The audible silence We set up our camp at 2800 meters altitude, in one of the rare places where you can hear the silence. I sit on a stone, gaze down to foggy nebulae and listen to the silence. Then it is suddenly switched off because an electrical device is turned on. I realize that I am near the foundations of a settlement going to be built for rich tourists and locals on the lava-covered slopes of Cameroon's largest volcano. The electric grinder is used to smooth rough boards, which are to be bedsteads for the rich hikers. I silently condemn the "blessings" of mountain comfort and miss the silence which I heard for just a few minutes. For moments it comes back. I start to breathe deeper from my stomach and breathe in union with Mother Earth. Then one of the workers turns on his multifunction device and makes music. I take refuge in the tent when the sun goes down. When the workers have fallen asleep, the silence could emerge again. But in the small tent it finds no room to express its beauty. Only when peeing at midnight, when the stars shine, as if they wanted to shine deep into my soul, the silence is back. What a wonderful concert. Unfortunately I have to go back to the tent, because the cold creeps up on me. I am not equipped for a few degrees above zero. Day 2 Silent Birthday Party on the Summit The next morning I am one year older. Sam and Robinson make coffee and offer hot plastic cups for drinking and warming cold fingers. A father and his son from France arrived in the evening in the camp before the summit run. Two hours later, the summit is in sight. Sam is nervous because in his opinion I stop too often to take pictures. But I really can not do without it. Because I will not come back to the Mount Cameroon again. I turned 58 a few hours ago. When I was 20, someone over 50 years seemed to be old like a stone. Now I'm eight years older than a stone. I laugh at the thought. The French father and his son, two guides and I crawl the last few meters up to the summit. Robinson, the porter, has descended to the nearest camp. It's nice up here. My eyes view the wide land that gently lies below us. But the wind has no insight or interest into my need for tranquility, cools me down and shortens our stay on the summit significantly. Gliding down over Soft Volcanic Rock I wish myself happy birthday again before skiing along. We glide effortlessly. What a lovely way to return to the sea! And what a pretty birthday present! Sam is happy. Finally, my pace is as fast as he wants it. For a while he allows me to lead on the dusty ski slope. I look back which one should not do in life too much. But on mountain hikes it is impressive to see the giants getting smaller and smaller. And see how the summit looks like a molehill from below, barely different from other hills. I almost forgot on which of the hills we were at the top. To make sure, I ask Sam. "The right one," he says. We walk for a kilometer over a plain in which pointed volcanic rocks push uncomfortably through the thin soles of my jogging shoes. Sam has taken the lead again. He shows me craters of various eruptions. From one still rises smoke, which smells of sulfur. A bit later, we cross a strip of lava that looks like Earth's rivers were flowing through here just a few months ago. "The Lava here stopped only in Limbe," explains Sam. The sparse primary vegetation is fascinating. I bend down deeply to find the right photo perspective. Thoughts on Shiva I think of Shiva, the God of destruction and rebirth. The Indian Gods embody the ambivalence of life. A picture of Kali, which I remember from a temple in Singapore, goes through my mind: Eating human beings, holding them in her hands, ripping of their heads with impressive teeth. She can not do otherwise as the goddess of death. At some moment we reach the savannah, the sea where the waves are made of grass. Mist wafts over the green sea. We walk a narrow path in the sea of ​​grass where we do not see our feet. Painfully, my toes bump against hidden stones, which reminds me again of the meaning of solid hiking boots. The light shoes on my feet are just pleasant for the way up. In the Magic Forest We reach the forest where ferns grow into the sky like trees, as if I were in a land of giants. I like ferns as low shrubs, but even more as slender trees that form a dense roof up against the sky. From time to time, trees are connected by moss-grown lianas. The forest looks old almost eternal and is decaying nevertheless. The impression of decay comes from the fact that there are no foresters clearing the dead trees. Mother Nature is left alone. Apart from wandering tourists with guides and porters whose footprints would hardly attract attention unless they were not ruthlessly emphasized by plastic garbage. But the garbage that is visible every few feet destroys the dignity of the old forest! It's like someone sticking a tag labeled "used" on the jacket of an old man. When my feet hurt almost unbearably, we reach camp two. We are still in the forest and thus protected from the wind. Robinson sets up my tent. Sam cooks spaghetti in a blackened brick shack. The night at about 2400 meters is warmer than the last one. But the silence has become inaudible.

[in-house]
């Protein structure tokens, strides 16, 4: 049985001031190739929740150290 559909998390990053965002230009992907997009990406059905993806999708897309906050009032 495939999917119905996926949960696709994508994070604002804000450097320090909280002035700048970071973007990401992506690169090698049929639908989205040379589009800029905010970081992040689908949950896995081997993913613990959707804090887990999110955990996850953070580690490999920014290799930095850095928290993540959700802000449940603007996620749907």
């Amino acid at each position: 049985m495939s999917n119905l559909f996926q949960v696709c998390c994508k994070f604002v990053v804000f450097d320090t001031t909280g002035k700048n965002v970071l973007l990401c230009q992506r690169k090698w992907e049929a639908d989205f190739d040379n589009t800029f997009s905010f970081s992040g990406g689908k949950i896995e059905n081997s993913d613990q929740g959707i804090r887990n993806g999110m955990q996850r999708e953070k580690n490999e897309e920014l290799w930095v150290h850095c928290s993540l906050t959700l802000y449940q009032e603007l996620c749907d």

Day 3 Return to civilization The next morning I manage to take a lovely photo of a little bird. My photographer's heart sends me showers of happiness. The first few kilometers are through the forest again. In the early afternoon we reach the first houses of Buea, which should not be here after the days on the mountain. I feel that I don´t like civilization anymore. Robinson and Sam congratulate me for my summit success. I invite them for a beer. As we exchange phone numbers, I think of the minutes of silence in Camp 1 and look up gratefully to where the mountain has covered itself with clouds. When I say goodbye, I avoid groaning because of my aching thighs. My hands are burned by the sun. In order not to appear too wimpy, I shoulder my backpack and walk to a hotel, although my mountain guides suggest a taxi. The shower becomes a wonderful experience.

Canopy Tree with Sam, the Mountain Guide

Defying Gravity, Robinson the Porter and Life Saver

No Lions. Sam in the Savanna of Mount Cameroon.

Happy Birthday - On the Summit of Mount Cameroon